With Brittany gone, the producers compete to turn one of the other contestants into Everlasting’s new villain, with a sizeable cash bonus as the prize, and racial politics, sexual insecurity and bereavement as the tools to secure it. The beleaguered Rachel has an extra incentive, meanwhile: her ex-roommate is holding her laptop (and its deeply personal contents) hostage. As she and her colleagues run around doing terrible things at Quinn’s behest, however, Quinn herself turns out to be secretly human after all, albeit she keeps that firmly hidden away from everyone but the wretched Chet.
Episode 2 of UnREAL isn’t as showy or immediately arresting as the spectacular episode 1, but, while maintaining the theme of constant, amoral manipulation that kept me glued to the screen last week, this instalment was all about character development, delving deeper into both the main and supporting cast, and blurring the lines a little in terms of who’s using who.
Not to absolve the producers in any way – they’re pretty appalling people, Rachel included – but it’s clear from both the Pepper and Athena strands that several of the contestants aren’t above a spot of manipulation and collusion themselves, as long as it means prolonging their own shots at fame. Of course, this also means prolonging their time with Adam (more of a bonus than the main goal for at least some of the contestants), who’s proving pretty complicated himself: he’s kind to the grieving Anna, sweet to the awkward Faith, but it’s very hard to tell how much of that is an act. Where does the real, human Adam end and the manipulator who’ll do whatever it takes to keep the show on track begin?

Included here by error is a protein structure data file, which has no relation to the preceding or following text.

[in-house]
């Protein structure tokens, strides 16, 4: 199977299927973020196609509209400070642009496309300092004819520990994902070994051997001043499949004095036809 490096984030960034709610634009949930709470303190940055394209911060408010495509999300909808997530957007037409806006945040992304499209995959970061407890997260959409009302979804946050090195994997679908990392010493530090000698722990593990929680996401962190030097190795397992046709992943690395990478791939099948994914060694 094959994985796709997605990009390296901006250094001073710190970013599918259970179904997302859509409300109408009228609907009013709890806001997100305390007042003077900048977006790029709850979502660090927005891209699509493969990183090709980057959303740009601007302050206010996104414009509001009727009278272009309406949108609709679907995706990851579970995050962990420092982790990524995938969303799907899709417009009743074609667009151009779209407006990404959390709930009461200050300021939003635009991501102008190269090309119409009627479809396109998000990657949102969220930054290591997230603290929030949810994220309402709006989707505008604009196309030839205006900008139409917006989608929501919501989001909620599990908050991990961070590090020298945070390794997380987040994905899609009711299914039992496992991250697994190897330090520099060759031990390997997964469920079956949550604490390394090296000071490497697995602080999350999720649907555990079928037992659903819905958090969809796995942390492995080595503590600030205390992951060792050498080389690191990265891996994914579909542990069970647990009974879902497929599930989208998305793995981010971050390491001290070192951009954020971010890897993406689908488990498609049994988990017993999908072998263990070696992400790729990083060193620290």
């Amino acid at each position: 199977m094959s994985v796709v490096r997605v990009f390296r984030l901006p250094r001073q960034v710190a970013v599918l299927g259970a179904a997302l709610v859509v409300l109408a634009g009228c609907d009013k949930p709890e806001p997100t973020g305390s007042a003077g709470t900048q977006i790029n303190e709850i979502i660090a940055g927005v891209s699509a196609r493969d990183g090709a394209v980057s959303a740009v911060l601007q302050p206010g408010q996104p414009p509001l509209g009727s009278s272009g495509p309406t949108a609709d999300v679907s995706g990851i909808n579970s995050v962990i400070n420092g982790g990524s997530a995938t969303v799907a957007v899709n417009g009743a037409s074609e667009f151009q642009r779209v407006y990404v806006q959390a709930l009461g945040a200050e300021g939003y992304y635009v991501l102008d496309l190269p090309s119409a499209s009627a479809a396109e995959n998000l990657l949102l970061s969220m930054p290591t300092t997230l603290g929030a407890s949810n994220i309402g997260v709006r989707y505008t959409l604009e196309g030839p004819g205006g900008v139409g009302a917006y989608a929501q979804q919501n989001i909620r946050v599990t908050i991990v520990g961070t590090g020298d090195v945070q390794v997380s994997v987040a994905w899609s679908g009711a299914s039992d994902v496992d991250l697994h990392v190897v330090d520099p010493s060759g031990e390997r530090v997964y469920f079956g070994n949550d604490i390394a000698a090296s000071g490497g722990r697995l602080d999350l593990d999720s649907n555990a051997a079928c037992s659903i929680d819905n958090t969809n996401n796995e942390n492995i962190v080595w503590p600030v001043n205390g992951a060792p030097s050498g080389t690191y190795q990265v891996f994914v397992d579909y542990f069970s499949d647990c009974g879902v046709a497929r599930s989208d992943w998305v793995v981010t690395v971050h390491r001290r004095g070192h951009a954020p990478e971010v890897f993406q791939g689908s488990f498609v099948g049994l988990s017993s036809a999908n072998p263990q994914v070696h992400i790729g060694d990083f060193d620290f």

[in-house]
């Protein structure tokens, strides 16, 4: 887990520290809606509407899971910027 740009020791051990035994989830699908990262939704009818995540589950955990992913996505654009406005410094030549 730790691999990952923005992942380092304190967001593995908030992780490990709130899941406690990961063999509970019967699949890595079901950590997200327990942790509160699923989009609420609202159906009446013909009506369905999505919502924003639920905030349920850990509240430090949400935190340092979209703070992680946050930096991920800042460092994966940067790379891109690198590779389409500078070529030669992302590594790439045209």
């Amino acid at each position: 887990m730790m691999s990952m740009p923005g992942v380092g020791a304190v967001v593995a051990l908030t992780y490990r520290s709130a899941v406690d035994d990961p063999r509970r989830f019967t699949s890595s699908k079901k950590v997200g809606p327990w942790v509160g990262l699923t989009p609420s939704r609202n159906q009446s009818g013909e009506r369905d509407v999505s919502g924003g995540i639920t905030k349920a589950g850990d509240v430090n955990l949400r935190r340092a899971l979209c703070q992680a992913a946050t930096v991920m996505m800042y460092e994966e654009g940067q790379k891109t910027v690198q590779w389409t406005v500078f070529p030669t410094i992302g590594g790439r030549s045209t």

Adam’s a lot like Rachel in that respect – albeit I don’t think he’ll go anywhere near as far as she will for ratings – and the growing understanding between them makes it far more likely he’ll end up with her rather than one of the contestants. Which I am totally on board with (squee!). Presuming, of course, that one of the contestants doesn’t kill her first: for all her angst, Adam and I agree that Rachel very clearly can’t help herself. As I said last week, she’s addicted to this work, and every feeling of guilt or compassion she has for the contestants is trumped by an overwhelming instinct to turn it to the show’s advantage. We’re supposed to like Rachel (for now, anyway) but, nonetheless, the writers definitely aren’t shying away from laying out her flaws for us. Or anyone else’s for that matter. While UnREAL is about a genre of tv which relies on characterisation at its most basic and indeed most base, this is a show aiming at something a lot more complicated and ambitious. And doing a superb job. I love it.